So what happens to big, green energy endeavours now that oil is trading in the low $70s? At these prices, options like wind and solar are no longer at the level where they’ll save you money. It was easy to believe in Super Spikes and Hubbert’s Peaks when oil was going up every day, but now even oil uber-bull Goldman Sachs sees oil going back to $50.
The lower oil goes, the more un-economic alternative energy sources become. Check out the chart below:
(Chart from Credit Suisse, via Nyquist Capital)
As you can see, at these levels, a range of options stop being profitable. Drop down a little more, and even gas-to-liquid, one of the more realistic energy solutions (in the short to medium term) stops being worthwhile.
The Wall Street Journal has more, noting that it’s not just the fall in oil, but also the contraction in available credit that’s hurting the industry. Those big solar installations and wind fields take cash, and lots of it:
U.S. wind-farm developers, which have commitments to build a record number of projects in 2009, are also scrambling for alternative sources of credit after the troubles of Lehman Brothers Holdings Inc. and American International Group Inc., both of which were big lenders to the green-energy sector, says Eric Silverman, a partner at law firm Milbank, Tweed, Hadley & McCloy LLP in New York.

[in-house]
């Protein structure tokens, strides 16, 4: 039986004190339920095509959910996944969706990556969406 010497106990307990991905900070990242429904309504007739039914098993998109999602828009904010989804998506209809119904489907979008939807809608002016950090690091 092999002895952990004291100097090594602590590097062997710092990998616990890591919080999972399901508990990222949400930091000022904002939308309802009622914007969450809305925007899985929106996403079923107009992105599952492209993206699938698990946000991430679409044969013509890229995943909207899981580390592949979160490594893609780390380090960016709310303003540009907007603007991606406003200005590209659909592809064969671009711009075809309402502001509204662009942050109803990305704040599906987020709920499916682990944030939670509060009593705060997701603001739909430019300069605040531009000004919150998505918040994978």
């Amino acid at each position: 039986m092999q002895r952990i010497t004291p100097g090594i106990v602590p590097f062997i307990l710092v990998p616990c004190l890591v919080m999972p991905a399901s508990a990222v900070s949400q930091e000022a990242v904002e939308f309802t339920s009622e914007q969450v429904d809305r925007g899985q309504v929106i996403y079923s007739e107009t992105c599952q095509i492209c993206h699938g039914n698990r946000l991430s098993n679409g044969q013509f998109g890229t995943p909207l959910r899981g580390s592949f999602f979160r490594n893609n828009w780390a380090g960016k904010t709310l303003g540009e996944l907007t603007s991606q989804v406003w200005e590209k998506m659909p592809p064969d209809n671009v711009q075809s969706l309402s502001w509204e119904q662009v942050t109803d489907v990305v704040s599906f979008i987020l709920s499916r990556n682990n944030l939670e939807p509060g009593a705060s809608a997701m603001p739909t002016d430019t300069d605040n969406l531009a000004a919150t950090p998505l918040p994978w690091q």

“The credit crunch deals a negative blow to the whole [wind] sector because it’s heavily dependent on debt financing,” he says.
General Electric Co.’s GE Energy Financial Services, another major investor in U.S. wind-farm development, is cutting back outlays because the credit crisis has made it difficult to price investments. “This is a very tough market for any investor,” says Andrew Katell, a spokesman for GE Energy Financial Services. “Everyone is impacted.”
It’s an open question — if you still believe in peak oil, the inevitabilty of laws limiting carbon-based fuels, and the hundreds of new millions of cars that will one day be on the road in China and India, then the dip might not matter much to the industry. But we suspect that a lot of investors who, just six months ago saw all these things as a given, may now pause and wonder if that’s the only scenario.
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